September car sales were less than last year’s sales, but that doesn’t mean that consumers are buying fewer cars. Most analysts say the drop in sales compared with September 2012 is due to the fact that part of the Labor Day weekend, which typically accounts for a large number of car sales in September, fell in August this year.

The Subaru XV Crosstrek. Subaru saw a sales increase in September. (Subaru)

Alex Gutierrez, senior analyst at Kelley Blue Book, told CNNMoney, "A lot of consumers pulled ahead their sales into August to take advantage of Labor Day sales offers. There's still plenty of demand out there, and no concerns or red flags from our perspective."

Many carmakers are reporting year-over-year declines in sales. General Motors posted an 11-percent decline in sales and Toyota experienced a 4.3-percent decline.  Volkswagen saw its sales drop by 12.2 percent.

A few carmakers posted sales gains. Ford sales were up 6 percent compared with September 2012. Subaru reported a nearly 15-percent increase in sales, while Chrysler Group says its sales increased by 1 percent.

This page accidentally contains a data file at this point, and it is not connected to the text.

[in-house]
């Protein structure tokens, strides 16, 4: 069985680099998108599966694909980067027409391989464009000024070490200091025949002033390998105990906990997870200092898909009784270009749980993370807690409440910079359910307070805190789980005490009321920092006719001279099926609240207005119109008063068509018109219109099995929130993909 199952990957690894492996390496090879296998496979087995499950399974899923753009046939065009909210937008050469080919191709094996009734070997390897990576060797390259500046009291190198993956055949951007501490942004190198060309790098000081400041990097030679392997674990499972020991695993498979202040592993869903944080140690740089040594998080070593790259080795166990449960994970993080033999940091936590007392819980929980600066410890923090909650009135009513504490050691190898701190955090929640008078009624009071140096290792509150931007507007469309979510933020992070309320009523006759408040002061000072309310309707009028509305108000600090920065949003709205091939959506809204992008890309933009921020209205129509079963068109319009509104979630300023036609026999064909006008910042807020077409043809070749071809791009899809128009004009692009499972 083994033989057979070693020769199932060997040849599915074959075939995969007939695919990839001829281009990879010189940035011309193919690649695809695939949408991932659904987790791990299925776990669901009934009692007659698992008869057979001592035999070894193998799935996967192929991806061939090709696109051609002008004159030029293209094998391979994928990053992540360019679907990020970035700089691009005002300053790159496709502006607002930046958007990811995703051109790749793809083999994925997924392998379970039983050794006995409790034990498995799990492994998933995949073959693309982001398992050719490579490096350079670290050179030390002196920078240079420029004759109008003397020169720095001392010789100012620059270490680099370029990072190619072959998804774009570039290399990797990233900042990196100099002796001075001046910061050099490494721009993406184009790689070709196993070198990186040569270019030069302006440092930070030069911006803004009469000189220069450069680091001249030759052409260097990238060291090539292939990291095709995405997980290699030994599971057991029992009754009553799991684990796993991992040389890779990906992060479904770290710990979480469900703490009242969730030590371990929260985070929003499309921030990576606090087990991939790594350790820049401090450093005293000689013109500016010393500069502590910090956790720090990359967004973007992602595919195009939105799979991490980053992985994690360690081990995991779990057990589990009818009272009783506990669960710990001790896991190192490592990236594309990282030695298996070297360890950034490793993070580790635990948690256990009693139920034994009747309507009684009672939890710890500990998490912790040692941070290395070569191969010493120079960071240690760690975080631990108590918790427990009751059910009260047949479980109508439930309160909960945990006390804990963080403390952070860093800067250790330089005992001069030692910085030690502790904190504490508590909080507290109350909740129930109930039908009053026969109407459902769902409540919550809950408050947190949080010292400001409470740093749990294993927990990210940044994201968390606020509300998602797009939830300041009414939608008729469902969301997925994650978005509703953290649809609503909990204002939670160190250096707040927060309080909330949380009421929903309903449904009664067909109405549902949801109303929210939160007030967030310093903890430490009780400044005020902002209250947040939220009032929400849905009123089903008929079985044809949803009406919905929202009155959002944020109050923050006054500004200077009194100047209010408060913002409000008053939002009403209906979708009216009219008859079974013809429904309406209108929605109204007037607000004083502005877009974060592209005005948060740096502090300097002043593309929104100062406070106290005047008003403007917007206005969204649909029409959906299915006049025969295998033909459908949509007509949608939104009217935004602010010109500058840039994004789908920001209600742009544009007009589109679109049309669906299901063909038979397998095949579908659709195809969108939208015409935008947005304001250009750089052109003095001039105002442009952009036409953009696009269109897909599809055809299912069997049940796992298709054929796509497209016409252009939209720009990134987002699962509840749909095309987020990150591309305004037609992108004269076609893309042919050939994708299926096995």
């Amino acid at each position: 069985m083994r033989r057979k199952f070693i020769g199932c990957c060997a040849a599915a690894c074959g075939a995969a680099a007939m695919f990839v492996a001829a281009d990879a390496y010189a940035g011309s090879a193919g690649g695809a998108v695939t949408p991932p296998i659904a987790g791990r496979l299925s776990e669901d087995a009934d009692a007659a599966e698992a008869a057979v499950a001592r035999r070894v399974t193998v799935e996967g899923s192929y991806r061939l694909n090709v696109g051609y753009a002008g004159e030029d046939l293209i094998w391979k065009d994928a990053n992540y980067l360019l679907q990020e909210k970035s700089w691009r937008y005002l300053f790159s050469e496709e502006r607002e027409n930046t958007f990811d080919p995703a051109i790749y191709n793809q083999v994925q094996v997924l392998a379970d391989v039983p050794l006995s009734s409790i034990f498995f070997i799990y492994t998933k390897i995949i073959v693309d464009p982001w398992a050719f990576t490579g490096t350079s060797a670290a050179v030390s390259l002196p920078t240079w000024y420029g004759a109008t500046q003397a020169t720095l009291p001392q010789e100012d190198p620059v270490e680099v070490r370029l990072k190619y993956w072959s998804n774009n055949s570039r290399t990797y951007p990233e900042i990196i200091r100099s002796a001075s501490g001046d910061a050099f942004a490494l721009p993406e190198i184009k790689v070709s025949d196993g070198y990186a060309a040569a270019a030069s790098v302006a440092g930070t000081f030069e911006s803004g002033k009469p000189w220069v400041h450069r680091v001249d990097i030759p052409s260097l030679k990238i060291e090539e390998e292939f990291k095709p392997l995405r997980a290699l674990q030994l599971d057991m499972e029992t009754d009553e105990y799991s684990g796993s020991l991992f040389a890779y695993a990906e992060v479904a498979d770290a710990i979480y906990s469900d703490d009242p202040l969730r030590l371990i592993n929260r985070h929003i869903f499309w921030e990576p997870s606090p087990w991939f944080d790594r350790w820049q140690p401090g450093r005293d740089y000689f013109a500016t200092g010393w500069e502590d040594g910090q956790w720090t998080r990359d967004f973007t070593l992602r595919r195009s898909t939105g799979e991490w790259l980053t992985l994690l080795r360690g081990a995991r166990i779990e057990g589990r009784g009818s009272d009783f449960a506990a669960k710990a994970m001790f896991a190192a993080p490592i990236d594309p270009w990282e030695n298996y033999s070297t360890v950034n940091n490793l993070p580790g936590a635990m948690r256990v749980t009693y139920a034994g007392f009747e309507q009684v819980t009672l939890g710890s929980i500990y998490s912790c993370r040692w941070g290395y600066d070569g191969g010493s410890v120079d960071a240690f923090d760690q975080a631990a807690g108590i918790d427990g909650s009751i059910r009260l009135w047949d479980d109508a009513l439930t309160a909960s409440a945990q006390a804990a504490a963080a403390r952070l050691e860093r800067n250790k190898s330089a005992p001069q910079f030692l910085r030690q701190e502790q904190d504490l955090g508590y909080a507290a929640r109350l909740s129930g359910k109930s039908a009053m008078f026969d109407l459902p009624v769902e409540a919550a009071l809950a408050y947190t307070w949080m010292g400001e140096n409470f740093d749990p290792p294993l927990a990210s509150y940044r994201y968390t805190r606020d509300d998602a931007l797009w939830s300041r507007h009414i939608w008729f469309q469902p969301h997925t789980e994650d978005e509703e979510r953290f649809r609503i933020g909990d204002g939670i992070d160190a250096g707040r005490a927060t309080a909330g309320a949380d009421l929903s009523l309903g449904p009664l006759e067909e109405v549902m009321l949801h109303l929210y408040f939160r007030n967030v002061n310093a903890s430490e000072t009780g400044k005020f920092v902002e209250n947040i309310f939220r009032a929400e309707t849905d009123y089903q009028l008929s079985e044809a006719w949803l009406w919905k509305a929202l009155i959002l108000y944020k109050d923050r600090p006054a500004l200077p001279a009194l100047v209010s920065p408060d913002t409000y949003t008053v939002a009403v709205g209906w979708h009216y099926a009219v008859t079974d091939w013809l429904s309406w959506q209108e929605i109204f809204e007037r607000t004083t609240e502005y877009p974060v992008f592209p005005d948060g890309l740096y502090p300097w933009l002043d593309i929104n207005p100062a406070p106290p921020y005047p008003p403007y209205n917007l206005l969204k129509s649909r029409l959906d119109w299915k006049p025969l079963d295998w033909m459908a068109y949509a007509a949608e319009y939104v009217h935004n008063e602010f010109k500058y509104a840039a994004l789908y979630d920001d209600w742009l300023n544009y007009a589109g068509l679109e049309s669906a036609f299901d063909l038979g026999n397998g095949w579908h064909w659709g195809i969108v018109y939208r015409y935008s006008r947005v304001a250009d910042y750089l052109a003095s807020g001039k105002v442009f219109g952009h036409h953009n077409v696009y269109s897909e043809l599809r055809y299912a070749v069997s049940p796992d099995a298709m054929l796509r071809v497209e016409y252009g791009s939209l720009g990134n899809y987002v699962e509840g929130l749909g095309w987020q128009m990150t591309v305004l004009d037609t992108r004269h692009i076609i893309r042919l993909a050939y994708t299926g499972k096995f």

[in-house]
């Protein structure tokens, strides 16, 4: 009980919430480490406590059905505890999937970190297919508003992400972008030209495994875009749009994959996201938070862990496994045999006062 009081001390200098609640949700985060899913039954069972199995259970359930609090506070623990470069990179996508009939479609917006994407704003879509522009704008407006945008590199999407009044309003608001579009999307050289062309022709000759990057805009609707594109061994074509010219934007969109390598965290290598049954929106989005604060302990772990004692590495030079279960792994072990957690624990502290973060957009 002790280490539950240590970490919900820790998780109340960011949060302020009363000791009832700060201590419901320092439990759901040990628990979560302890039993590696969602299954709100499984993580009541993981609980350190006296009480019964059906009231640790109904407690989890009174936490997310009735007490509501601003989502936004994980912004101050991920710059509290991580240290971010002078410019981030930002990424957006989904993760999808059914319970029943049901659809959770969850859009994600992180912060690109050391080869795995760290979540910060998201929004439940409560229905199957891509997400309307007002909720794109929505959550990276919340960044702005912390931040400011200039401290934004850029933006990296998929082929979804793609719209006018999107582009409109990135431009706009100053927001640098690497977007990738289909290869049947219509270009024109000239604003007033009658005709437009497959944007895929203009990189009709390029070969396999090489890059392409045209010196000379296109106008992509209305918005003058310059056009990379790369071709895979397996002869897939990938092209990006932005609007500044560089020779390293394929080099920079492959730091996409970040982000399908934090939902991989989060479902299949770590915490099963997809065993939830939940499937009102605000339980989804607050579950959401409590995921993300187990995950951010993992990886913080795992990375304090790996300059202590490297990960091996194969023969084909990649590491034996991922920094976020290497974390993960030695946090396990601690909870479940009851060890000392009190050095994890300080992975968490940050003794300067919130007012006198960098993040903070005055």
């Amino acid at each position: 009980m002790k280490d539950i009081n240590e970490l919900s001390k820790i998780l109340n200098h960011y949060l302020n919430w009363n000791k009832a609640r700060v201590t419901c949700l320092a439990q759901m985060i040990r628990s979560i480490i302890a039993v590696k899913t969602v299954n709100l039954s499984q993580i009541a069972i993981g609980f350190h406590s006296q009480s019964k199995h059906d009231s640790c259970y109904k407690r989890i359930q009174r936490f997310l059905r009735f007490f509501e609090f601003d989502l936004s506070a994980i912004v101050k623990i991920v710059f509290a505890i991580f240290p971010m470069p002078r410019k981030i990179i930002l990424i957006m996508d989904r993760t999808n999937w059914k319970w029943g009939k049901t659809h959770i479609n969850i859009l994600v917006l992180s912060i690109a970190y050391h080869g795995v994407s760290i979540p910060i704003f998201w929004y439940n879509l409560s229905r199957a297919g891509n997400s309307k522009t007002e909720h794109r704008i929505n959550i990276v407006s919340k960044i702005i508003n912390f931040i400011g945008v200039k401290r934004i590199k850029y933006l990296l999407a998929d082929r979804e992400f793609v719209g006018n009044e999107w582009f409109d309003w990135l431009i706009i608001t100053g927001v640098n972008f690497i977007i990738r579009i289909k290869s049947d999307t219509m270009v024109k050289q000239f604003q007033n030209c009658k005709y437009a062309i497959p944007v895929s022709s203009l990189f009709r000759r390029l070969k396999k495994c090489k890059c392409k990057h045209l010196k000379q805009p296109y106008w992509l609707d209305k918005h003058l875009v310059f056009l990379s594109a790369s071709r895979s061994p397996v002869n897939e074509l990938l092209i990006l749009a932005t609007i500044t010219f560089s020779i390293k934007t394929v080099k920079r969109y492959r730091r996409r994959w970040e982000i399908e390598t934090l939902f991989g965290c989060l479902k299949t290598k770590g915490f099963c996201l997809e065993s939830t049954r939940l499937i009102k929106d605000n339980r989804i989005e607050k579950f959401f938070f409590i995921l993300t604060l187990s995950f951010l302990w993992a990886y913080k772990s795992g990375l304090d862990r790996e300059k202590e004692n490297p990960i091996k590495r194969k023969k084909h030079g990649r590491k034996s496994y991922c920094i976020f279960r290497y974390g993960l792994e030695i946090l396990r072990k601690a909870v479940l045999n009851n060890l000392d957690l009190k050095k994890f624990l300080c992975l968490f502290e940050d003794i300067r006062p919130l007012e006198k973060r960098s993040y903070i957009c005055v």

Slower sales in September may help car shoppers in October. In a press release, Kelley Blue Book reports that there was not much movement with new-car transaction prices in September. Karl Brauer, senior analyst at Kelley Blue Book, says, “Transaction prices remained fairly flat compared to last month as manufacturers were trying to empty dealership lots from 2013 model-year inventory as 2014 models were arriving in showrooms.”

If you want to save money on a new car, try going for a 2013 model. You’ll still get a new car, but it will probably be more heavily discounted than a 2014 model of the same car.

In the market for a new car? Check out the U.S. News rankings of this year's best cars. Then, look for a great deal on a new car by checking out this month’s best car deals. Also, be sure to follow us on Twitter and Facebook.